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Margaret Traxler lived her passion for justice


She was a dynamo, a thorn in the side to a repressive church, a tireless activist and advocate for the poor. A founding member of an organization of nuns who would speak out for justice and equality everywhere, she marched in Selma with Martin Luther King Jr., attended the Paris peace talks during the Vietnam War and was detained for protesting in St. Peter’s Square.

She was my friend. We never really said goodbye. She was seated in her wheelchair in front of the television news in a convent infirmary when I last saw her in September. Unforgivable, I thought, that God should let his loyal handmaiden, Sr. Margaret Ellen Traxler, sit mute, unmovable, unable to vacate that chair to rail against injustice, poverty, racism, sexism and in her view the church’s authoritarianism, its pomposity and, at times, its distance from the gospel.

She died Feb.12 at age 77, two years after a paralyzing stroke had placed her in retirement at the motherhouse of her community, the School Sisters of Notre Dame in Mankato, Minn.

How merciful of God to require of her no more Lents, letting her return to dust without the smudge of Ash Wednesday on her forehead.

But dust was no stranger to this rural Minnesota woman. I had often seen her drop to her knees in front of a large picture of Our Lady of Perpetual Help, praying aloud for assistance with the dumb, the deviant, the ever-daydreaming adolescents in her homeroom at St. Michael High School in St. Michael, Minn. No matter that for the rest of the day her habit would carry the imprint of dust and chalk in its thick woolen folds.

In the classroom Margaret Ellen, named Sr. Mary Peter during the first two decades of her religious life, kicked up the dust of activity. The exploits of Alan Shepard, the poverty of Africa and of America’s inner cities, the horrors of segregation and the Klan, and her delight that a Catholic finally occupied the White House were all reasons for her to cheer, give news quizzes or fire up debates. It didn’t seem to faze her that few students read the newspapers, that many were unsure why African nations had any right to our harvests and that most of our parents had voted for Nixon.

Hiding her own heartaches

In the hallway when no one was looking, she’d take my sister, Marie, and me aside and comfort us separately give us reason to hope, squeezing our arms above the elbow.

Our mother was dying of cancer that year. She had been dying the year before and the one before that and would finally succumb three months after our graduation in 1961.

What we did not know then was that this same solicitous nun had buried her father the year before. John Traxler, the country doctor, and Marie Fitzgerald, a nurse, served in World War I. They married after the war and “Doc” opened a practice in Henderson, Minn., while Marie raised their five girls and a foster daughter. Margaret, called “Peggy,” was born in 1924 and, at 18, followed her sister, Mary Lou, into the convent.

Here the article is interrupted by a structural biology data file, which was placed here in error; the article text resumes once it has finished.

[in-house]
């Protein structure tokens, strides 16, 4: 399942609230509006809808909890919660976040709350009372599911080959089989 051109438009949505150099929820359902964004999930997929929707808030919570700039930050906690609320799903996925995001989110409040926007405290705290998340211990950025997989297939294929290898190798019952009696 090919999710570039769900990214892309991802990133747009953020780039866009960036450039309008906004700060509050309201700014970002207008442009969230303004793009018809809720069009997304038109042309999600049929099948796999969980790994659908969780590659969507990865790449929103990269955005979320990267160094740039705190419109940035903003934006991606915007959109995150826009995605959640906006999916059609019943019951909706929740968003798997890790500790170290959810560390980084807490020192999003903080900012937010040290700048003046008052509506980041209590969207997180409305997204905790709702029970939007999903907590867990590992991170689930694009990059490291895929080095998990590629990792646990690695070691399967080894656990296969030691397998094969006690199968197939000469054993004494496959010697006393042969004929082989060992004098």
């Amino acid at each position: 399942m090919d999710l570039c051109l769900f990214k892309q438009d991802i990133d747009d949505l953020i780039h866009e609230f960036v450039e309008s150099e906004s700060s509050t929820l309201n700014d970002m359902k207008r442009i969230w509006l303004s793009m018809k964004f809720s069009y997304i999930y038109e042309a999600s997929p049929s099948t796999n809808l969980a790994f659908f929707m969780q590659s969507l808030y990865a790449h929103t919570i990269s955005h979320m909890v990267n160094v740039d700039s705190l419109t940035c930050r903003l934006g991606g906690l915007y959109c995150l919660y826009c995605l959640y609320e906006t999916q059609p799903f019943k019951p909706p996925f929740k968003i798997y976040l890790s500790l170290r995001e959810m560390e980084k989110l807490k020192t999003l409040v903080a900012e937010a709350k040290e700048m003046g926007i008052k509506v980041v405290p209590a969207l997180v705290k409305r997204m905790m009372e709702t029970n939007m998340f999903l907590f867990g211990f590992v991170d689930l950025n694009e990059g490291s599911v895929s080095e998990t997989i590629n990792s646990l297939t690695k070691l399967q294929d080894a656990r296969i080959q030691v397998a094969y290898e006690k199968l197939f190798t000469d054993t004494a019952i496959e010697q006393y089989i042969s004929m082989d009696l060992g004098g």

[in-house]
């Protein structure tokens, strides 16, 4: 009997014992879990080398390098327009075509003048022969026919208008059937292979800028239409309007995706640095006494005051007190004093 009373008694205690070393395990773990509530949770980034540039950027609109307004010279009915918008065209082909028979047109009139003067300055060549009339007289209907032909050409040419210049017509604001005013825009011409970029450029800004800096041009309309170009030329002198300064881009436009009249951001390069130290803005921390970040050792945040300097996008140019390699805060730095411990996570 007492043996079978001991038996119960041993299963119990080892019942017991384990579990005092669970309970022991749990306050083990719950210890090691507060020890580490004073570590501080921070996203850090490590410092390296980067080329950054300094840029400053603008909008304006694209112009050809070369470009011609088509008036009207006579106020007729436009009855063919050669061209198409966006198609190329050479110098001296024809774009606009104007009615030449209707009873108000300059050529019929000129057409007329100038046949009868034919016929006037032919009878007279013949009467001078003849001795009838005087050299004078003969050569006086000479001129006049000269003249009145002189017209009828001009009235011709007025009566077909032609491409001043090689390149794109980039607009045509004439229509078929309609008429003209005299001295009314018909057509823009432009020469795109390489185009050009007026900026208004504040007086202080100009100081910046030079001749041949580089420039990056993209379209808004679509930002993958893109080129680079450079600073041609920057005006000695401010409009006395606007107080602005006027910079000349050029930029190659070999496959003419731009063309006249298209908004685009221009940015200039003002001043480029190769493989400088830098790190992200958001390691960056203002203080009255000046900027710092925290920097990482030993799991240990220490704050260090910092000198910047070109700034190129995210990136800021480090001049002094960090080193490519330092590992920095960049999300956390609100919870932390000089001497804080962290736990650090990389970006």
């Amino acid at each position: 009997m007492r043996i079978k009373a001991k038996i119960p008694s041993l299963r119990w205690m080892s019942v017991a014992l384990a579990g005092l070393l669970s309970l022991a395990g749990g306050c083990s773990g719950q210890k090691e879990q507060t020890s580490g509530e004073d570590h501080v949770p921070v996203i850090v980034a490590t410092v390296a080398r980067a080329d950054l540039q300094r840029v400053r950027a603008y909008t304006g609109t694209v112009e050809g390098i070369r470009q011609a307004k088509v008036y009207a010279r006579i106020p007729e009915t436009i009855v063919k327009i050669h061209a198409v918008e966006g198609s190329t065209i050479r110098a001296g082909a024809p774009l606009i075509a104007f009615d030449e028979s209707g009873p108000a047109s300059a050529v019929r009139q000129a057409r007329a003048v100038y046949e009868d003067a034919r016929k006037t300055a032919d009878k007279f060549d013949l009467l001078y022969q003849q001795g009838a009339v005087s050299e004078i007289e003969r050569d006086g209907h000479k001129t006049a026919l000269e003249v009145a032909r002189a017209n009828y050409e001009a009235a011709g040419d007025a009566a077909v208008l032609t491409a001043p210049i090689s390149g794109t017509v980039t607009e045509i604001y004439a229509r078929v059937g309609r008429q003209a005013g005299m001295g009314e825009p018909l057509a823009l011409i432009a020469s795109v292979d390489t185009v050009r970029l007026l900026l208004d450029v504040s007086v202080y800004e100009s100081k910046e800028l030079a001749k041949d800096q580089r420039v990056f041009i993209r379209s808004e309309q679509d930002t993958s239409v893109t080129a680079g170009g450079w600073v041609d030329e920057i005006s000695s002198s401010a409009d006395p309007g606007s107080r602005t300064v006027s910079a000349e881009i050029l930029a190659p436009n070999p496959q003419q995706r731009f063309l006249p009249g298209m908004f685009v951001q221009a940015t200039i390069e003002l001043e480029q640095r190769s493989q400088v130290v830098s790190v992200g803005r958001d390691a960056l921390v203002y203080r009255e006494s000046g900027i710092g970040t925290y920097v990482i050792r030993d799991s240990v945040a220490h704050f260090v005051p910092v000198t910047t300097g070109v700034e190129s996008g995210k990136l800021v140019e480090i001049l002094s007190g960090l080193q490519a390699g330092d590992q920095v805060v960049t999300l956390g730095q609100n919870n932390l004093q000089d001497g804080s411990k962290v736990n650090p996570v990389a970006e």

Consoling us while hiding her private heartache was but one sign of the humility I would witness over the next four decades. After our graduation, Margaret Ellen moved to Washington, D.C., then to Chicago, where she would spend the next 30 years. Our next visit, and many of the dozen or so that followed it, would be in O’Hare Airport.

It was there in 1967 that I watched her, in full habit and sandals, approach business travelers headed for Atlanta on Delta Airlines. In soft, confident tones, she told awaiting passengers of the airliner’s then discriminatory hiring policy. She encouraged them to choose another carrier for their next trip.

Her passionate belief that all are sons and daughters of the same father had taken her to Selma, Ala., in 1965 where she marched in the front row with 12 other sisters and with Martin Luther King Jr. Selma happened shortly after Traxler had been named educational director of the National Catholic Conference for Interracial Justice in Chicago.

From her Chicago base, she organized half a dozen sisters into a “Traveling Workshop” that toured the nation in a station wagon, bringing teacher training to schools preparing for integration. She encouraged sisters to “fill in” at black colleges to allow the regular faculty to get away to study, said Loretto Sr. Mary Ann Cunningham of Denver.

Traxler’s joy and much of her following came from the National Coalition of American Nuns, which she founded with other sisters in 1969. The coalition describes itself as 1,800 grassroots nuns dedicated to speaking out on issues of justice in church and society. The group held its last two board meetings at Mankato so that Traxler could attend.

Silent in her wheelchair at the September gathering, Traxler moved her lips to the strains of “Salve Regina,” which the nuns chanted to open their session. Dominican Sr. Donna Quinn, who attended, recalled Traxler’s blue eyes. “They would cry with you, laugh with you, but they called each of us to something beyond ourselves.

“Her passion was for feeding, clothing, housing, educating and helping women give birth to a new generation,” said Quinn, who gave the eulogy at Traxler’s funeral Feb. 18 at the Mankato motherhouse. “For many of us she was a real sister. She was Peter the Rock, and now we must hold on to each other in her memory.”